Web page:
Sibling Struggles: When Conflict Turns into Bullying

Boy is caught by sister and is now in trouble and making a funny face
Carolyn Ievers Landis, PhD
Jerri Rose, MD
Licensed Clinical Psychologist, UH Rainbow Babies & Children’s Hospital

Professor,
Case Western Reserve University School of Medicine

Squabbling with siblings is part of growing up – but there is a point when it can go too far.

While parents might think of bullying as something that happens among classmates, sibling bullying has many of the same qualities.

“While arguments and teasing happen with even the friendliest of siblings, bullying involves power and control," says Carolyn Ievers Landis, PhD, a professor of Pediatrics and licensed clinical psychologist at UH Rainbow Babies & Children’s Hospitals. 

Like regular bullying, sibling bullying is aggressive behavior intended to cause harm by a child or teen who has more power over the other child, and these behaviors are repeated over time even when the child is told to stop.

Bullying often happens in front of other children and away from the eyes of adults," Dr. Ivers Landis says. "It’s something that occurs again and again.”

Sibling bullying may show itself as:

  • Frequently saying mean and hurtful things with the aim of upsetting a sibling
  • Hitting, kicking, pushing or shoving
  • Leaving a sibling out of activities with other siblings or other kids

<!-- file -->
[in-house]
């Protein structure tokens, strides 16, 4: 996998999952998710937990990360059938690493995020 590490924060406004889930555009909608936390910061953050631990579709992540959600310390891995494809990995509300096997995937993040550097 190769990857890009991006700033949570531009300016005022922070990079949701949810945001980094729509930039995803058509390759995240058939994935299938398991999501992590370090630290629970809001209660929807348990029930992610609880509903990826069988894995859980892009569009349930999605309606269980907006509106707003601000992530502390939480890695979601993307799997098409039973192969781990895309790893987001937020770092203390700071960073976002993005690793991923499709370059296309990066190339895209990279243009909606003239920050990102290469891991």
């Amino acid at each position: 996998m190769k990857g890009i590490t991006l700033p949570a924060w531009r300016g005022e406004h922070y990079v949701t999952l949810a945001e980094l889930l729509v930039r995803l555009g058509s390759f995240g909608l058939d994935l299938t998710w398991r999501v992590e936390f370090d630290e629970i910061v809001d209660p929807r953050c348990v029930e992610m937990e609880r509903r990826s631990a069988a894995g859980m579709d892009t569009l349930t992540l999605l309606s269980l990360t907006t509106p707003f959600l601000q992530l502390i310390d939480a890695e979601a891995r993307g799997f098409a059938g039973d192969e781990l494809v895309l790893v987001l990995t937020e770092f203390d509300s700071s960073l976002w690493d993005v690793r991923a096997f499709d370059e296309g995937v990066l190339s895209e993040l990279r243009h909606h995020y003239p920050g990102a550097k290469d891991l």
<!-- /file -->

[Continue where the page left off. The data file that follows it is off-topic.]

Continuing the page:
• Telling lies or making up false rumors about a sibling – this could include cyberbullying, posting or texting inaccurate statements, or posting pictures on social media without a sibling’s permission

Victims are more likely to be females bullied by an older sibling, particularly an older brother, says a study published in the journal Pediatrics. They’re also more likely to live in families with at least three children.

A Parent’s Role

Managing the relationship between your kids isn’t always an easy task. These tips from Dr. Ievers Landis can foster healthy relationships:

The No. 1 recommendation is to supervise your children carefully, particularly if you have concerns that one may be treating another unkindly.

If you have any concerns, do not leave the children alone at home together without a trusted adult. Even if children are together in another room or outside, make frequent, unannounced checks to make sure everyone is safe and being treated well.

  • Avoid making comparisons of your children in front of each other. Instead, let each child know that he or she is special in his or her own way. Be consistent and fair in your treatment of each child.
  • Address behavioral or other concerns (e.g., academic) privately. Talk to the child about any concerns away from siblings.
  • Hold family meetings about any continuing areas of conflict between family members. This can help get all children talking in a way that’s constructive and lets them know they’re being heard.
  • Teach your kids how to solve problems and have perspective on a situation. Make sure they understand how to manage conflict by using positive strategies such as calmly discussing emotions, setting ground rules, reasoning, negotiating and agreeing to a compromise.

“If you suspect bullying might be a problem, talking with your children’s health care provider is a good idea,” Dr. Ievers Landis says. “Take these concerns seriously and do not give up improving them until the bullying situation is under control. You will probably need to continue to monitor your children’s relationships to make certain that the bullying does not re-emerge.”

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